Main image of article Tech Leadership Remains Largely White, Male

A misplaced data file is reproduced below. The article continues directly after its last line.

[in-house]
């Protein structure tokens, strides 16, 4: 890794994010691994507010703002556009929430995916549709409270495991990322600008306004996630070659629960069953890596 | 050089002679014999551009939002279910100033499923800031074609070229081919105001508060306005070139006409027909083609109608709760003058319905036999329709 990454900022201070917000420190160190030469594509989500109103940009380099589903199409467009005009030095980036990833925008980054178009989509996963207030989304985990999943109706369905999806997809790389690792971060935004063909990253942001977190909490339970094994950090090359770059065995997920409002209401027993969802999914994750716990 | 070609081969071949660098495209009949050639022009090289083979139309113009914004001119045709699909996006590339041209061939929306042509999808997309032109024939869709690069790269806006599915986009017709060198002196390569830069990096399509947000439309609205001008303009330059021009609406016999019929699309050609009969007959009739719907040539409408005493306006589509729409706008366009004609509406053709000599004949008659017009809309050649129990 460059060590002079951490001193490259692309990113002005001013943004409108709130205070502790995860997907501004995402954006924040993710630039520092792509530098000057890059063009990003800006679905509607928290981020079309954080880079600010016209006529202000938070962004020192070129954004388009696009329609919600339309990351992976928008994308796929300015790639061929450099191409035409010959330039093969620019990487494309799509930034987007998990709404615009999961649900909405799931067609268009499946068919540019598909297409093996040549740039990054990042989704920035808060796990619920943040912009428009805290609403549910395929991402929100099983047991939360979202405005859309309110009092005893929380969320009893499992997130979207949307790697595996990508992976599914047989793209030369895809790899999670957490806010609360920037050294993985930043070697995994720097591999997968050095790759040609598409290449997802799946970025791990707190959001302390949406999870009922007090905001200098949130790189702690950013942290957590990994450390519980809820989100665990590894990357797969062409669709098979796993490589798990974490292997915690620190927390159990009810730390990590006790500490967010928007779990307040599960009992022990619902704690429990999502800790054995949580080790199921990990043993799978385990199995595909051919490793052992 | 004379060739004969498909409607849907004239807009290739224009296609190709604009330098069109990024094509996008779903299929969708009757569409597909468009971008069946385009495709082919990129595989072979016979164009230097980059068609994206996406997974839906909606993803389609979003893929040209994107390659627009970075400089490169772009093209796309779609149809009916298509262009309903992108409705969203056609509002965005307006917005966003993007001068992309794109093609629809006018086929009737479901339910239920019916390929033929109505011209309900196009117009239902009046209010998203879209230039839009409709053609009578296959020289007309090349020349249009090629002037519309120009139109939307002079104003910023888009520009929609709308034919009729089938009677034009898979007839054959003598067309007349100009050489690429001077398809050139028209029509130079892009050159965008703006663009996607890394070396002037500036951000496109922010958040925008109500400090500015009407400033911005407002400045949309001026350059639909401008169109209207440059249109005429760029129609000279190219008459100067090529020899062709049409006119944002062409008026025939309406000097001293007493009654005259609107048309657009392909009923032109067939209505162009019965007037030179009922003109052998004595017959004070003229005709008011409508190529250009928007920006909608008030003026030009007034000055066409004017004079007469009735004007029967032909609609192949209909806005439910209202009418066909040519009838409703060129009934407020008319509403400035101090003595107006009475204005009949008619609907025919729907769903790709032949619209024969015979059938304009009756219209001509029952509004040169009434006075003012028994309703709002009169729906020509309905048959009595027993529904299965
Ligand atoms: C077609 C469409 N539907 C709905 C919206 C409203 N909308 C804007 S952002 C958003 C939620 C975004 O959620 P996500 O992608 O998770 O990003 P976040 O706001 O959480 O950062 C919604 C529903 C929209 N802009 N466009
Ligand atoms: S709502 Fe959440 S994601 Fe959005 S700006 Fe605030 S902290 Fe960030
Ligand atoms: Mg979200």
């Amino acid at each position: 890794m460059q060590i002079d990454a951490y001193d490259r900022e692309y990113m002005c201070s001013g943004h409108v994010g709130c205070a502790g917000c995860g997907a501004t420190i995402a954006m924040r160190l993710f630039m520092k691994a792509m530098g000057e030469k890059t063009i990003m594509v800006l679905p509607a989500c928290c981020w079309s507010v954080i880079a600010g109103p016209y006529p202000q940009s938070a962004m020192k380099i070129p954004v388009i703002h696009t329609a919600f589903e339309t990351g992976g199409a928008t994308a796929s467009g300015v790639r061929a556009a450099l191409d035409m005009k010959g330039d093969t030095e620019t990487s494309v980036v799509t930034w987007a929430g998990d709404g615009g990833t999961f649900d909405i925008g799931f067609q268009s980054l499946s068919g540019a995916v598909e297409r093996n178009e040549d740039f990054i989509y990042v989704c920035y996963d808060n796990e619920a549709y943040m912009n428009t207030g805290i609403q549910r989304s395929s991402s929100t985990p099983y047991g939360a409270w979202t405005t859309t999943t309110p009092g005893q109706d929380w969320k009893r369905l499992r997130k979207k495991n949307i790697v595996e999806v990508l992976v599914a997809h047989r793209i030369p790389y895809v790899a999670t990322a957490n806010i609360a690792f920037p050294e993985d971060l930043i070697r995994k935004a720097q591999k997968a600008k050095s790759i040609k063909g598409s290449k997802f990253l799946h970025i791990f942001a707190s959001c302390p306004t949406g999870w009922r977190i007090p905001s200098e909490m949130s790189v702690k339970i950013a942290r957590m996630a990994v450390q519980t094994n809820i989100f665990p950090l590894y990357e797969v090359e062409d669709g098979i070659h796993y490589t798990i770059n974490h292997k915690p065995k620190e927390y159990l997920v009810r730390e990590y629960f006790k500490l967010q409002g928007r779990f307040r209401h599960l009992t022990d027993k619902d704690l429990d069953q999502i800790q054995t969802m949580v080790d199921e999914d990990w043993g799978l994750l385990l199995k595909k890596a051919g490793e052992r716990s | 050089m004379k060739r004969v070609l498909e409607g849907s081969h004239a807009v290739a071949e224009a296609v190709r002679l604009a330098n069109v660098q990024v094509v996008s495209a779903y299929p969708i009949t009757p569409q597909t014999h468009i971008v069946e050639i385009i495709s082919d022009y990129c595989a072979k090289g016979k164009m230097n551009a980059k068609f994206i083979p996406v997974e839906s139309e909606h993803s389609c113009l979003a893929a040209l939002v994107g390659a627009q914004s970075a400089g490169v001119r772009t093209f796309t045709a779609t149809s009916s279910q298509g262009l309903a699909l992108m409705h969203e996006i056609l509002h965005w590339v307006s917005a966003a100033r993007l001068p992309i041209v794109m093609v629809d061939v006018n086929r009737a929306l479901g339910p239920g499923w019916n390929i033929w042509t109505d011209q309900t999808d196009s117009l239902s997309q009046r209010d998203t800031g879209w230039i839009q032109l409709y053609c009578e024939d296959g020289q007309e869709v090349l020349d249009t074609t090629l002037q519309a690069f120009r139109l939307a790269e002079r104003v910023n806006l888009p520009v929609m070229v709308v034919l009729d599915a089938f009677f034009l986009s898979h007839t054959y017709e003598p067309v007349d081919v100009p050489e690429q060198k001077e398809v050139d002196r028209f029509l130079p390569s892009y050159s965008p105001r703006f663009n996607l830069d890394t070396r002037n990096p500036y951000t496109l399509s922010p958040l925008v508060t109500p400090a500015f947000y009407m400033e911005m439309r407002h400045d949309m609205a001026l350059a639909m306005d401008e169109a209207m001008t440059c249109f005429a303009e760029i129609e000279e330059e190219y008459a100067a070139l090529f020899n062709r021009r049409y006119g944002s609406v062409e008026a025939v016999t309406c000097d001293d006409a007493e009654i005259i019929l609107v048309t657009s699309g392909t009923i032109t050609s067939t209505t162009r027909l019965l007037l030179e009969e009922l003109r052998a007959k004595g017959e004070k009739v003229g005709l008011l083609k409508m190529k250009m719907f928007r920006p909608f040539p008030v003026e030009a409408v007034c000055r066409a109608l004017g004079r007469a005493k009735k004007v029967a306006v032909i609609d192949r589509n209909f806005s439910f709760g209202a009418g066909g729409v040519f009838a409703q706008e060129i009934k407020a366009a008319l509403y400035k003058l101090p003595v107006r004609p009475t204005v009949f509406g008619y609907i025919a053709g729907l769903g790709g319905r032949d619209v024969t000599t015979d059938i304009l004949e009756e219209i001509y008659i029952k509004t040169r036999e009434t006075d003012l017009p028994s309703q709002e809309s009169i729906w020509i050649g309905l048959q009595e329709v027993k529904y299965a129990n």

Over the past couple years, a number of the world’s biggest tech companies have engaged in quite a bit of public hand-wringing about their diversity numbers. While those companies release annual reports breaking down their respective demographics, it’s often up to third parties to collate all that information, to present a comprehensive view of diversity in the tech industry overall. This year, The Verge has done the necessary data-work, and produced some interactive graphs comparing the employee mix at Google, Facebook, Twitter, Microsoft, Apple, Amazon, and Intel. The key findings? While Facebook and Twitter are better than their big-tech peers at bringing people from both genders into leadership circles, no company’s executive ranks feature more than 23 percent women. Overall, women make up 29 percent of the U.S. tech workforce—a significant dip from 47 percent of the country’s overall workforce. Tech’s leadership is also overwhelmingly white—90 percent at Amazon, 87 percent at Apple, and 81 percent at Microsoft, for example. Outside of leadership circles, the major tech companies were 71 percent male and 60 percent white. Apple claims the highest percentage of people claiming Hispanic origin, while Amazon features the most black or African-American employees among its tech peers. You can check out the rest of the data on The Verge’s site. While most of the largest tech companies have instituted programs to shift their demographics over the long term, it may be years before these numbers diversify in a significant way.